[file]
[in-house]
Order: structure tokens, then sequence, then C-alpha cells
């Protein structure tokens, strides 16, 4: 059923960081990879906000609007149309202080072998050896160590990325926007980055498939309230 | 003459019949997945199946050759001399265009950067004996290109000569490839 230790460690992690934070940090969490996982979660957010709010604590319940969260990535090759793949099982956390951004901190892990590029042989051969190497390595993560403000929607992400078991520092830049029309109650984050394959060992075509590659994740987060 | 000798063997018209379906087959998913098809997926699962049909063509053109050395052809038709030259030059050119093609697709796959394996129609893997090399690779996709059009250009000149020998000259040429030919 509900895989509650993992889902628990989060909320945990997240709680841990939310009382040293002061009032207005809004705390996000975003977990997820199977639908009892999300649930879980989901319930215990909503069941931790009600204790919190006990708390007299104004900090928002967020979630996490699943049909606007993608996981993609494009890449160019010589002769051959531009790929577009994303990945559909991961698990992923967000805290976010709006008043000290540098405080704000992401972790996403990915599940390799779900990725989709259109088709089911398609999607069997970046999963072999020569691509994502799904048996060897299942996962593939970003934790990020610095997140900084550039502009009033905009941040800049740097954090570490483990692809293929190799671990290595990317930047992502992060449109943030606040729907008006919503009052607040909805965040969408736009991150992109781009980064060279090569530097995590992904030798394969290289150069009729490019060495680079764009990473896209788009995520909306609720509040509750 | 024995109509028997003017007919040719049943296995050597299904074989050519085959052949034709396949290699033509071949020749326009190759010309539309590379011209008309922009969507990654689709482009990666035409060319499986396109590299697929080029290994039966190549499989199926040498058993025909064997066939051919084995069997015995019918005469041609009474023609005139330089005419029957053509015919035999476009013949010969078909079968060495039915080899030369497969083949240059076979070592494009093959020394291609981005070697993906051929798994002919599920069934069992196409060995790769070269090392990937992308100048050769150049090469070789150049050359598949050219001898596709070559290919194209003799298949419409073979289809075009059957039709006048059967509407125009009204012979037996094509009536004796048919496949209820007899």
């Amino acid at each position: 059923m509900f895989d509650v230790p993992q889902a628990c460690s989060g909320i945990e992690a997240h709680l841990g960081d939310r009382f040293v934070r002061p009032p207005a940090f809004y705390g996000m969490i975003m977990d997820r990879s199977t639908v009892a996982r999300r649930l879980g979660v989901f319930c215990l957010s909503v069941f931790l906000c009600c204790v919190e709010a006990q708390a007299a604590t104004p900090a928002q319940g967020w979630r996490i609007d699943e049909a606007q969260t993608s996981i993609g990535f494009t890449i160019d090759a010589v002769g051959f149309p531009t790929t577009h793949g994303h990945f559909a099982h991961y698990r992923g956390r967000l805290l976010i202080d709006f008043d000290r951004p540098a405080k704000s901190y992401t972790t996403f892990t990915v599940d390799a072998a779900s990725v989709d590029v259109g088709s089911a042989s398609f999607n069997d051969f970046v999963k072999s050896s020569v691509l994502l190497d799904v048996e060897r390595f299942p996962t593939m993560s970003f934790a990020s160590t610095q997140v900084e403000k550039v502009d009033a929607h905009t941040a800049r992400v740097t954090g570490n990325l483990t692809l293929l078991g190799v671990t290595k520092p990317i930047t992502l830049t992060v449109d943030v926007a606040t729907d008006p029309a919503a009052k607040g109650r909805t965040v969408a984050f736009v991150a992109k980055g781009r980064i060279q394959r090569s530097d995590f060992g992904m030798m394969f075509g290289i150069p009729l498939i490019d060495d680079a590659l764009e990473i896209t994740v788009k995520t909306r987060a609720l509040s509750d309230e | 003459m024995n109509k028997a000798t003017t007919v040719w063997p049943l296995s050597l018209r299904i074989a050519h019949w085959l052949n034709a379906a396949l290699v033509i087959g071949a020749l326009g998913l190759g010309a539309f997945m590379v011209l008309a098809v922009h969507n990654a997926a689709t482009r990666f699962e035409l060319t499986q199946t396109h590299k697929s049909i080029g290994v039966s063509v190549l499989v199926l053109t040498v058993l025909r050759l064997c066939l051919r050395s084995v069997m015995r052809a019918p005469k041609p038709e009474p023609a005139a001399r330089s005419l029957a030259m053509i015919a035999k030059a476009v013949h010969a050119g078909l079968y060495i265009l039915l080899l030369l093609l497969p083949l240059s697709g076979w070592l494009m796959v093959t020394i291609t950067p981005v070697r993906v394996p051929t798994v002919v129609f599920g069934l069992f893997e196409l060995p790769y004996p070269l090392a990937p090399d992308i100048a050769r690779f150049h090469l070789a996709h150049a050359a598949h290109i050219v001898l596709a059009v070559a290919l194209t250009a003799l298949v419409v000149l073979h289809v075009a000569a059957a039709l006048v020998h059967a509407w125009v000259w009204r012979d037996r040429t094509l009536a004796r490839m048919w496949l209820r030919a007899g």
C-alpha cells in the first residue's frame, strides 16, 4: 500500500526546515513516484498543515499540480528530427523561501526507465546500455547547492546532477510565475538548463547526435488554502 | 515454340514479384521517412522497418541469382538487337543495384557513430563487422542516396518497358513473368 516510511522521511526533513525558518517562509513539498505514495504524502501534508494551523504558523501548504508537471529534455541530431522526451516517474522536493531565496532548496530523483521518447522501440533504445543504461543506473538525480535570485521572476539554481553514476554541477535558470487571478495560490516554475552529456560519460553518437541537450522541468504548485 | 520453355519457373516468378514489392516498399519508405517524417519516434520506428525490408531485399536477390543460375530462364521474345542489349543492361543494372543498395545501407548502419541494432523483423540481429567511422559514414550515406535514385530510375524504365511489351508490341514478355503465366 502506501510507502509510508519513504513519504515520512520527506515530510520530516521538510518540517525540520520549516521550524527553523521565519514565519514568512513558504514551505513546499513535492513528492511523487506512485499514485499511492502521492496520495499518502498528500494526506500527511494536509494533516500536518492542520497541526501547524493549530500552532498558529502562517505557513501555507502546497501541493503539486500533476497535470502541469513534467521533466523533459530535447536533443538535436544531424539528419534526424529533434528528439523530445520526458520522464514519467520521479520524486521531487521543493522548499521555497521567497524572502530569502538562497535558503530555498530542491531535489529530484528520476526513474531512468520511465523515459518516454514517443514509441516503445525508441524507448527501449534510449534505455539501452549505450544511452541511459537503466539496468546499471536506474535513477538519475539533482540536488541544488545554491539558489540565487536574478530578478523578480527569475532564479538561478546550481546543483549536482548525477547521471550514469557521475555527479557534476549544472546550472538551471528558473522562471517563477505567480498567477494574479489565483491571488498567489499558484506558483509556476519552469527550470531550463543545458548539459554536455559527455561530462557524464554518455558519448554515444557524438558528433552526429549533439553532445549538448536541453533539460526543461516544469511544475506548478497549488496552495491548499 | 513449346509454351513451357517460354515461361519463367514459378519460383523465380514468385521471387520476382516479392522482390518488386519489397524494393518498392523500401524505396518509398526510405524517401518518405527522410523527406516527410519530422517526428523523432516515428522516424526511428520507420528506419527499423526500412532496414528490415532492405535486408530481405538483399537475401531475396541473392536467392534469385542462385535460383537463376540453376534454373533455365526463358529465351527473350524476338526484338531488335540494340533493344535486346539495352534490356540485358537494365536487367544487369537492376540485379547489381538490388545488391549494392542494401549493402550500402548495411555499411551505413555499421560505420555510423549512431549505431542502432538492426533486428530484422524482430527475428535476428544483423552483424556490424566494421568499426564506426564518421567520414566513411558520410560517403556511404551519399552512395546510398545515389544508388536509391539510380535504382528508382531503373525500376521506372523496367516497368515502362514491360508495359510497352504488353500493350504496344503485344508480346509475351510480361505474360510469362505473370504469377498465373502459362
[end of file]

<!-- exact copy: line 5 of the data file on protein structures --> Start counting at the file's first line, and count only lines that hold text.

C-alpha cells in the first residue's frame, strides 16, 4: 500500500526546515513516484498543515499540480528530427523561501526507465546500455547547492546532477510565475538548463547526435488554502 | 515454340514479384521517412522497418541469382538487337543495384557513430563487422542516396518497358513473368 516510511522521511526533513525558518517562509513539498505514495504524502501534508494551523504558523501548504508537471529534455541530431522526451516517474522536493531565496532548496530523483521518447522501440533504445543504461543506473538525480535570485521572476539554481553514476554541477535558470487571478495560490516554475552529456560519460553518437541537450522541468504548485 | 520453355519457373516468378514489392516498399519508405517524417519516434520506428525490408531485399536477390543460375530462364521474345542489349543492361543494372543498395545501407548502419541494432523483423540481429567511422559514414550515406535514385530510375524504365511489351508490341514478355503465366 502506501510507502509510508519513504513519504515520512520527506515530510520530516521538510518540517525540520520549516521550524527553523521565519514565519514568512513558504514551505513546499513535492513528492511523487506512485499514485499511492502521492496520495499518502498528500494526506500527511494536509494533516500536518492542520497541526501547524493549530500552532498558529502562517505557513501555507502546497501541493503539486500533476497535470502541469513534467521533466523533459530535447536533443538535436544531424539528419534526424529533434528528439523530445520526458520522464514519467520521479520524486521531487521543493522548499521555497521567497524572502530569502538562497535558503530555498530542491531535489529530484528520476526513474531512468520511465523515459518516454514517443514509441516503445525508441524507448527501449534510449534505455539501452549505450544511452541511459537503466539496468546499471536506474535513477538519475539533482540536488541544488545554491539558489540565487536574478530578478523578480527569475532564479538561478546550481546543483549536482548525477547521471550514469557521475555527479557534476549544472546550472538551471528558473522562471517563477505567480498567477494574479489565483491571488498567489499558484506558483509556476519552469527550470531550463543545458548539459554536455559527455561530462557524464554518455558519448554515444557524438558528433552526429549533439553532445549538448536541453533539460526543461516544469511544475506548478497549488496552495491548499 | 513449346509454351513451357517460354515461361519463367514459378519460383523465380514468385521471387520476382516479392522482390518488386519489397524494393518498392523500401524505396518509398526510405524517401518518405527522410523527406516527410519530422517526428523523432516515428522516424526511428520507420528506419527499423526500412532496414528490415532492405535486408530481405538483399537475401531475396541473392536467392534469385542462385535460383537463376540453376534454373533455365526463358529465351527473350524476338526484338531488335540494340533493344535486346539495352534490356540485358537494365536487367544487369537492376540485379547489381538490388545488391549494392542494401549493402550500402548495411555499411551505413555499421560505420555510423549512431549505431542502432538492426533486428530484422524482430527475428535476428544483423552483424556490424566494421568499426564506426564518421567520414566513411558520410560517403556511404551519399552512395546510398545515389544508388536509391539510380535504382528508382531503373525500376521506372523496367516497368515502362514491360508495359510497352504488353500493350504496344503485344508480346509475351510480361505474360510469362505473370504469377498465373502459362